For an overview of the key features of the CAWP Women Elected Officials Database, watch our webinar. To get quick answers to our most frequently asked questions, see below. 

What levels of office are included in this database and how far back does it go?

  • This database contains data on women elected officials from the congressional, statewide elected executive, and state legislative levels. Each level goes back to the very first woman to hold office in that level.

What are statewide elected executive offices?

  • The CAWP Women Elected Officials Database only includes women who have hold statewide elected executive offices. These are offices that are elected on a statewide basis for executive positions. These do not include executive positions that are appointed or that are elected by district. These offices change from year to year and by state based on state constitutions, causing variance in which offices you will see reflected in our database over time

Why are there multiple ways to search a year in the database?

  • The first option, “Currently Serving,” displays the officeholders who are in office as of the date you are searching. The second option, “Served During Year(s)” allows you to search for any officeholder who served in a given year, including women who only served for a portion of a year. The third option, “Served at End of Year,” allows you to search for the final number of officeholders serving at the end of that year. These end-of-year numbers are used on our historical fact sheets to denote the final level of women’s representation for that year and can be used to make progression over time charts.

For what years is officeholder racial/ethnic identification available in the database?

  • Racial/ethnic identification is available for all congressional and statewide elected executive officeholders. For state legislative officeholders, racial/ethnic identification is available for all state legislators from 1997 to present; partial race/ethnicity data is available in earlier years.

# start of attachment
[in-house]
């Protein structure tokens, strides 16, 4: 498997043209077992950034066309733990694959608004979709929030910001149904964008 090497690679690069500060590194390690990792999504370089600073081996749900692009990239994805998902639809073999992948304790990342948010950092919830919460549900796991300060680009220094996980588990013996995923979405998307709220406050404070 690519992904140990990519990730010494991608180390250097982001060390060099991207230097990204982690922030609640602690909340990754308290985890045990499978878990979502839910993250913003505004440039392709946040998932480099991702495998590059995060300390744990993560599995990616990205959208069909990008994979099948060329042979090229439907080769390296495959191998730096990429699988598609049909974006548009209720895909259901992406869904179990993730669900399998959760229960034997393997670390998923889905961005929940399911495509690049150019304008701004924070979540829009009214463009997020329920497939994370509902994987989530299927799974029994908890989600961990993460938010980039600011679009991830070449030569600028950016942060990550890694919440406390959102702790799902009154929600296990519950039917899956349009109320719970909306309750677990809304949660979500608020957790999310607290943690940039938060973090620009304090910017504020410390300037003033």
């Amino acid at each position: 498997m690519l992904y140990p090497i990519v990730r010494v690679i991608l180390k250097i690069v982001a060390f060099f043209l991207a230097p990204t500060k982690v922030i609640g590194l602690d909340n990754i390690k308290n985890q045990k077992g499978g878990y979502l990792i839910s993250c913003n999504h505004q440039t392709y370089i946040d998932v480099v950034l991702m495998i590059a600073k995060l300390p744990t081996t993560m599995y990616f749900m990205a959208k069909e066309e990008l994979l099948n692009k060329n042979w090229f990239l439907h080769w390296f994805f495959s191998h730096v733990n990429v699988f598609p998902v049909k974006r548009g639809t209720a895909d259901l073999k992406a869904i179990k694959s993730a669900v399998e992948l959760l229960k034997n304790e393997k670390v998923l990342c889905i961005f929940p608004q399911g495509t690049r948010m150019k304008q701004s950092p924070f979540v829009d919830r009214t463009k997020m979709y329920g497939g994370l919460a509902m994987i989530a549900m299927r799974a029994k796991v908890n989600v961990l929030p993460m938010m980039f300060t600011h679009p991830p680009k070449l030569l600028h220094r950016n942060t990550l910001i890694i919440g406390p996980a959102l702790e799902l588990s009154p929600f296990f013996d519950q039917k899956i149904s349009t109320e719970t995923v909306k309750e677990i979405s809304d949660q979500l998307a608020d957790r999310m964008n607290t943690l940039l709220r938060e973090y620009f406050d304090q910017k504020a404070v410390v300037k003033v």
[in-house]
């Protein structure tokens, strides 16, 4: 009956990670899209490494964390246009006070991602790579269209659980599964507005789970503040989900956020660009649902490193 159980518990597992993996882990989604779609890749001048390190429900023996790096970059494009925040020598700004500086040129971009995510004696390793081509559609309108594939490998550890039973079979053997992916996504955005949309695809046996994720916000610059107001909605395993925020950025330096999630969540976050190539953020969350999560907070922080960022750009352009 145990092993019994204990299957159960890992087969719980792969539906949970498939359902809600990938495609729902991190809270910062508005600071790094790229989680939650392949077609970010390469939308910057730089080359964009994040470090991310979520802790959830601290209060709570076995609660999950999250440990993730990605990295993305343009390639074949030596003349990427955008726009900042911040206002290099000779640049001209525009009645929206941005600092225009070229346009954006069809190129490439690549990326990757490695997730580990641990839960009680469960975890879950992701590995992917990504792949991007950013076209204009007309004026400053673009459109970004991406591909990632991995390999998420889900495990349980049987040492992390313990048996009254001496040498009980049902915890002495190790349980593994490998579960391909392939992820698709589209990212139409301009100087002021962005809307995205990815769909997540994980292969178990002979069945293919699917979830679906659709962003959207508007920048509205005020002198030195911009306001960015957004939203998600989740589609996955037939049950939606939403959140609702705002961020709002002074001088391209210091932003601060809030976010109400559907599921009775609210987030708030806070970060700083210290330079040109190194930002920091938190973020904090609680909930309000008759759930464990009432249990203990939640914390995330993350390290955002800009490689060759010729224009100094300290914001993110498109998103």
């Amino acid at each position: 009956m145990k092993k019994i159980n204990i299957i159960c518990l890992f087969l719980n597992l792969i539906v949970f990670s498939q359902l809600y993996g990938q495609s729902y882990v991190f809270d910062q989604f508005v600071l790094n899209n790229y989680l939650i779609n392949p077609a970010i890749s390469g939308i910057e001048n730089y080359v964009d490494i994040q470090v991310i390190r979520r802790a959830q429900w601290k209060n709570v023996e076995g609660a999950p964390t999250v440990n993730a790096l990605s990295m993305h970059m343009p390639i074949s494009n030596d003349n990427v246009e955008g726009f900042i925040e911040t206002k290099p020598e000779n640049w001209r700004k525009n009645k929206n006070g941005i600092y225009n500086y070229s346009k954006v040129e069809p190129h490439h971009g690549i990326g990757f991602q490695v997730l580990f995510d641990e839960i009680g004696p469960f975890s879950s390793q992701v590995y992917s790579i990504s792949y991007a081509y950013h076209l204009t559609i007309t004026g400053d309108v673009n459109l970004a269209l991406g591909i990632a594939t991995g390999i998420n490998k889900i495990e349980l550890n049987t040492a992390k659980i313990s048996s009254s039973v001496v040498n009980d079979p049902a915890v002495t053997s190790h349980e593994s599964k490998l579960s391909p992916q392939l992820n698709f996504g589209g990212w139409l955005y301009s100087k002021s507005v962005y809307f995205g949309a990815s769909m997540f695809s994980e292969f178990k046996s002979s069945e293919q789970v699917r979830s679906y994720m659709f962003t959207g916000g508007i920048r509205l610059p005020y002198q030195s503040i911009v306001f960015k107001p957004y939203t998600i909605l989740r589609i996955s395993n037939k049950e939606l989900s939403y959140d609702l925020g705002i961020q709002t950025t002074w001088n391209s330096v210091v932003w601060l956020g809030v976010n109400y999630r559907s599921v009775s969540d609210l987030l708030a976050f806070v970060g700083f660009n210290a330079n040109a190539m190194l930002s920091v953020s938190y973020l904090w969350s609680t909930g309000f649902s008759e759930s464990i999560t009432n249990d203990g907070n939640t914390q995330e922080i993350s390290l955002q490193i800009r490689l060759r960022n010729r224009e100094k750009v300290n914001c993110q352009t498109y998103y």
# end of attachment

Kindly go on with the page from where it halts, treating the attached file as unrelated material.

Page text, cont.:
How do we determine officeholders’ racial/ethnic identification?

  • We determine officeholders’ racial/ethnic identification by relying on historical records, contemporary public records, and officeholder self-identification. Public records include interviews and website or other available biographies. We also contact current officeholders directly to confirm their preferred racial/ethnic identification. We label officeholders for whom we were unable to determine racial identification as “unavailable.”

How do we code officeholders who identify as multiracial? How are they counted in our summary statistics?

  • Officeholders who identify explicitly as multiracial are listed as "Multiracial Alone". Those who identify as more than one race/ethnicity are included in each group with which they identify. We strongly caution against adding totals from each racial/ethnic group, as it will double count officeholders. For those choosing to report an aggregate count of “women of color,” including any women with racial/ethnic identities other than white, please refer to the database search tool by race/ethnicity (and select all but white and unavailable) or contact CAWP staff directly.